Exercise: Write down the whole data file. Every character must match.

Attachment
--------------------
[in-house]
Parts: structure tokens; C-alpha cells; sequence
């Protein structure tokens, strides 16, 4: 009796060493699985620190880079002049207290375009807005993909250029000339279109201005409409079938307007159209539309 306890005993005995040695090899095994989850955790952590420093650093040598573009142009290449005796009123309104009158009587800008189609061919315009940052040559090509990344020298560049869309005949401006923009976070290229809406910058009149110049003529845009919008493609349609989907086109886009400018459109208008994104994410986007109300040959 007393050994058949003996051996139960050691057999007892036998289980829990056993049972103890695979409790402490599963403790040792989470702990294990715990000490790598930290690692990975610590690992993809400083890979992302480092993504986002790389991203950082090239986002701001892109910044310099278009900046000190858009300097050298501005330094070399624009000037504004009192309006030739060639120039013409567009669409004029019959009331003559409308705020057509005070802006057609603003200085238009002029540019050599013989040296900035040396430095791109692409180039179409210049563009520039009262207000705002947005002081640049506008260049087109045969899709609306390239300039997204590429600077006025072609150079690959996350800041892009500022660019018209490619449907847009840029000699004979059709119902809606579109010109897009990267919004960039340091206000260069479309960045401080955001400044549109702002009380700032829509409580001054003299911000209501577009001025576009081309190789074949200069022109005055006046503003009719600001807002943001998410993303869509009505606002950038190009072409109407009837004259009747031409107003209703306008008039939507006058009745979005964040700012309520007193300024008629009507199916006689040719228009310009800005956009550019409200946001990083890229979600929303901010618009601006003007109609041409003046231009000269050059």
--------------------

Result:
[in-house]
Parts: structure tokens; C-alpha cells; sequence
């Protein structure tokens, strides 16, 4: 009796060493699985620190880079002049207290375009807005993909250029000339279109201005409409079938307007159209539309 306890005993005995040695090899095994989850955790952590420093650093040598573009142009290449005796009123309104009158009587800008189609061919315009940052040559090509990344020298560049869309005949401006923009976070290229809406910058009149110049003529845009919008493609349609989907086109886009400018459109208008994104994410986007109300040959 007393050994058949003996051996139960050691057999007892036998289980829990056993049972103890695979409790402490599963403790040792989470702990294990715990000490790598930290690692990975610590690992993809400083890979992302480092993504986002790389991203950082090239986002701001892109910044310099278009900046000190858009300097050298501005330094070399624009000037504004009192309006030739060639120039013409567009669409004029019959009331003559409308705020057509005070802006057609603003200085238009002029540019050599013989040296900035040396430095791109692409180039179409210049563009520039009262207000705002947005002081640049506008260049087109045969899709609306390239300039997204590429600077006025072609150079690959996350800041892009500022660019018209490619449907847009840029000699004979059709119902809606579109010109897009990267919004960039340091206000260069479309960045401080955001400044549109702002009380700032829509409580001054003299911000209501577009001025576009081309190789074949200069022109005055006046503003009719600001807002943001998410993303869509009505606002950038190009072409109407009837004259009747031409107003209703306008008039939507006058009745979005964040700012309520007193300024008629009507199916006689040719228009310009800005956009550019409200946001990083890229979600929303901010618009601006003007109609041409003046231009000269050059």